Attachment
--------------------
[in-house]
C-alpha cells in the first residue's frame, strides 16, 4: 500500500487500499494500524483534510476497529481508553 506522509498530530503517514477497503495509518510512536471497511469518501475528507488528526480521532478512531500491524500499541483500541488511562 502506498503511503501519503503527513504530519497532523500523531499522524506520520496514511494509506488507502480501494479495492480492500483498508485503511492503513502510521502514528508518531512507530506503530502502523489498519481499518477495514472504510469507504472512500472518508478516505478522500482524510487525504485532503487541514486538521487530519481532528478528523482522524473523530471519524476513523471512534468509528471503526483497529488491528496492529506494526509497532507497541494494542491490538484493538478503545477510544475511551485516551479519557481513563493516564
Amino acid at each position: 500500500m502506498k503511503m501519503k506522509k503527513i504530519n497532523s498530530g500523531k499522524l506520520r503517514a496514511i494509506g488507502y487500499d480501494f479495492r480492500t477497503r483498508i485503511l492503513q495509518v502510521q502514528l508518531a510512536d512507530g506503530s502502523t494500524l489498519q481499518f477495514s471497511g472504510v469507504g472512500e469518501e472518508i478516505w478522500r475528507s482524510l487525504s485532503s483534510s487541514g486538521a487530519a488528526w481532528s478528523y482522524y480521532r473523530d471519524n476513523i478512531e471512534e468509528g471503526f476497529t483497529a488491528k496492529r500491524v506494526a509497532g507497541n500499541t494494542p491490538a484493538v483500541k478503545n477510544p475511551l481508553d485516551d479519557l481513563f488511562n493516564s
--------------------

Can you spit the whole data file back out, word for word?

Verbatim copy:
[in-house]
C-alpha cells in the first residue's frame, strides 16, 4: 500500500487500499494500524483534510476497529481508553 506522509498530530503517514477497503495509518510512536471497511469518501475528507488528526480521532478512531500491524500499541483500541488511562 502506498503511503501519503503527513504530519497532523500523531499522524506520520496514511494509506488507502480501494479495492480492500483498508485503511492503513502510521502514528508518531512507530506503530502502523489498519481499518477495514472504510469507504472512500472518508478516505478522500482524510487525504485532503487541514486538521487530519481532528478528523482522524473523530471519524476513523471512534468509528471503526483497529488491528496492529506494526509497532507497541494494542491490538484493538478503545477510544475511551485516551479519557481513563493516564
Amino acid at each position: 500500500m502506498k503511503m501519503k506522509k503527513i504530519n497532523s498530530g500523531k499522524l506520520r503517514a496514511i494509506g488507502y487500499d480501494f479495492r480492500t477497503r483498508i485503511l492503513q495509518v502510521q502514528l508518531a510512536d512507530g506503530s502502523t494500524l489498519q481499518f477495514s471497511g472504510v469507504g472512500e469518501e472518508i478516505w478522500r475528507s482524510l487525504s485532503s483534510s487541514g486538521a487530519a488528526w481532528s478528523y482522524y480521532r473523530d471519524n476513523i478512531e471512534e468509528g471503526f476497529t483497529a488491528k496492529r500491524v506494526a509497532g507497541n500499541t494494542p491490538a484493538v483500541k478503545n477510544p475511551l481508553d485516551d479519557l481513563f488511562n493516564s